Bio not provided
kenzo I don't really see it that way. I have been cynical of this whole Jeremy Lin thing because all of my asian friends are now all of a sudden basketball fans, and for one reason only: he's asian-american. I've always been a big NBA fan and I think that as an Asian-American in a nontraditional profession (I'm in marketing and can't explain to my parents what I do. Danny Chau's a writer), we finally see someone who can do be amazing on the biggest stage in basketball. For me, who cried when Obama was elected, I had a similar reaction to Jeremy (okay, mostly I just got shivers). He's breaking down barriers for us, and letting us know we're not failing our families for not being a doctor, lawyer, scientist, finance, etc. I don't want to say this is our Obama moment, but he is our great hope (and for a culture that's 9% of the population, high college enrollment rates, and the highest median income, do we really need much hope?) for someday breaking the mold.The people cheering him because he's asian; whoopty doo. As a basketball fan, what he's done has never been replicated by ANYONE, not asian, not white, not black, not anything, so that's something to talk about. As an Asian American, who feels the pressure of our filial duties and having it conflict with our true dreams/goals, he's showing us that he can succeed at the latter and still make his family proud. I dream of being an amazing marketer, an creative decision maker maker, and while I toil at a lower salary than my peers who are working to become pharmacists, doctors, and lawyers, I hope to someday succeed at my craft enough for my parents to be proud of me as much as they would have been if I was a successful doctor, lawyer, etc. For Jeremy, I'm sure that basketball was not stressed over academics, at least until it was assured that he might have a career in the NBA, and the fact that he was able to make it really resonates with us.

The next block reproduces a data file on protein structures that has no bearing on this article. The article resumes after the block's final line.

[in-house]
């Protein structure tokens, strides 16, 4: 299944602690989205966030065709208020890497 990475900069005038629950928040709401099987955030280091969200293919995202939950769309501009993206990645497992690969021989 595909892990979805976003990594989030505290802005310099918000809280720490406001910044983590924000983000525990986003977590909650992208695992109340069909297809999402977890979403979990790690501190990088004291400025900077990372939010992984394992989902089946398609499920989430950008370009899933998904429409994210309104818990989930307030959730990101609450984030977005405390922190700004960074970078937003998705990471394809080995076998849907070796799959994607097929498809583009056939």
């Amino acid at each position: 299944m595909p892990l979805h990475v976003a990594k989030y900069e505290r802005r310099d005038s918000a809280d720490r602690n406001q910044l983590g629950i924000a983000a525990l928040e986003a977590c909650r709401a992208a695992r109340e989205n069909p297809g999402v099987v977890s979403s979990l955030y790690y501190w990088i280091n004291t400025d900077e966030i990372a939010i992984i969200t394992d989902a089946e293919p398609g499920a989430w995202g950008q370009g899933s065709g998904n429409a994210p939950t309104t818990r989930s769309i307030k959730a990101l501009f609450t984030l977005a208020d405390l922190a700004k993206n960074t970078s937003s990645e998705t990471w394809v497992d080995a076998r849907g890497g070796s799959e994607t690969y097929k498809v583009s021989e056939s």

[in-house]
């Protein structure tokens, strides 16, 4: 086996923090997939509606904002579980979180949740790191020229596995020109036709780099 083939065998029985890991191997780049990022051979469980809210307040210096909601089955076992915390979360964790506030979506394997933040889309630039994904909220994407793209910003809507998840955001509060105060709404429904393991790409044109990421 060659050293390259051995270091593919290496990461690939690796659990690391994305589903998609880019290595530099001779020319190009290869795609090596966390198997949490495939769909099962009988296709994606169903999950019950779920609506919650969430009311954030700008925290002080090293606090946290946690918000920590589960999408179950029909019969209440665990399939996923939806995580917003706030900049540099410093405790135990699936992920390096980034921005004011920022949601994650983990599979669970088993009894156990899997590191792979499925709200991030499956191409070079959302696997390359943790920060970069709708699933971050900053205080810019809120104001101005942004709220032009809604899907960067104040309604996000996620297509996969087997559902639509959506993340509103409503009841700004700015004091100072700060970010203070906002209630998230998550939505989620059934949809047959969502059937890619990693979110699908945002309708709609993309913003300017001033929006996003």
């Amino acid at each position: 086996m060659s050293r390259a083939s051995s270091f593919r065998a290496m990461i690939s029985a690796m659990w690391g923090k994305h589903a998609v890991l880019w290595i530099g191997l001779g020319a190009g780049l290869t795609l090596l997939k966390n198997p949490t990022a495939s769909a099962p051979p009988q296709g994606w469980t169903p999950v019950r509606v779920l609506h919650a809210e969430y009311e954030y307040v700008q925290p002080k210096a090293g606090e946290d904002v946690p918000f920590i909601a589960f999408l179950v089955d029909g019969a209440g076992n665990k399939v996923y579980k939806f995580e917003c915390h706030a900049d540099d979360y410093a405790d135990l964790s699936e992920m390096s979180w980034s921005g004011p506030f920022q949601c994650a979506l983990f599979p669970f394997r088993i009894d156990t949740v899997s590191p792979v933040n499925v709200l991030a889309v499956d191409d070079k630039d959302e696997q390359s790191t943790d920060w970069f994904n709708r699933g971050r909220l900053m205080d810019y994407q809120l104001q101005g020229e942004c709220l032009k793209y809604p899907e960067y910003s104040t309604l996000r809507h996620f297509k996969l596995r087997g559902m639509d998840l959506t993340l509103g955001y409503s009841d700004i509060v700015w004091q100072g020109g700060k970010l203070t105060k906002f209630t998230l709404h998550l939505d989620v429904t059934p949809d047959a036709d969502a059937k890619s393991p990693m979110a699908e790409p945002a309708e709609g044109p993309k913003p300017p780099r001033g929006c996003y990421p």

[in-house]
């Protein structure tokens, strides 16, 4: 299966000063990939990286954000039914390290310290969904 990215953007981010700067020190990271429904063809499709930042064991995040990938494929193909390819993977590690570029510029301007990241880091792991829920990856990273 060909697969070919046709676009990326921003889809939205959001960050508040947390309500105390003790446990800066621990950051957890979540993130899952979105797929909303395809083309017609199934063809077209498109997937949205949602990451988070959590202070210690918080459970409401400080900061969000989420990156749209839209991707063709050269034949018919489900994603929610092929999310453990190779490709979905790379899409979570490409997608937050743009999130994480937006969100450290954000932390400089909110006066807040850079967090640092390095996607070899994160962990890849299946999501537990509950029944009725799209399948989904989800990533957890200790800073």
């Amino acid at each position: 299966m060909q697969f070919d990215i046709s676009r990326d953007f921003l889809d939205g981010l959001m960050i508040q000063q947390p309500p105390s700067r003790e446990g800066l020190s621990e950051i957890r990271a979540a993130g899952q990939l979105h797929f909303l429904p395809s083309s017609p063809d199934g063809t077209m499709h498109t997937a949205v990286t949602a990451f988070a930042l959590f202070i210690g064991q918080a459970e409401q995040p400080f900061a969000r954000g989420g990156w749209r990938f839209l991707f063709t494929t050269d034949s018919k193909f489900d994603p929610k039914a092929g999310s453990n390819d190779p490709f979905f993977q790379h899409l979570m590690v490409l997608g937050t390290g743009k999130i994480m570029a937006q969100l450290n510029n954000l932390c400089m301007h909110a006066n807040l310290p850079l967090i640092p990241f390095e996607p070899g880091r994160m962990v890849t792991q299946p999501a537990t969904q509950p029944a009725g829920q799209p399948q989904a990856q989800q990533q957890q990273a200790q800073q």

2 years ago on What I See In Jeremy Lin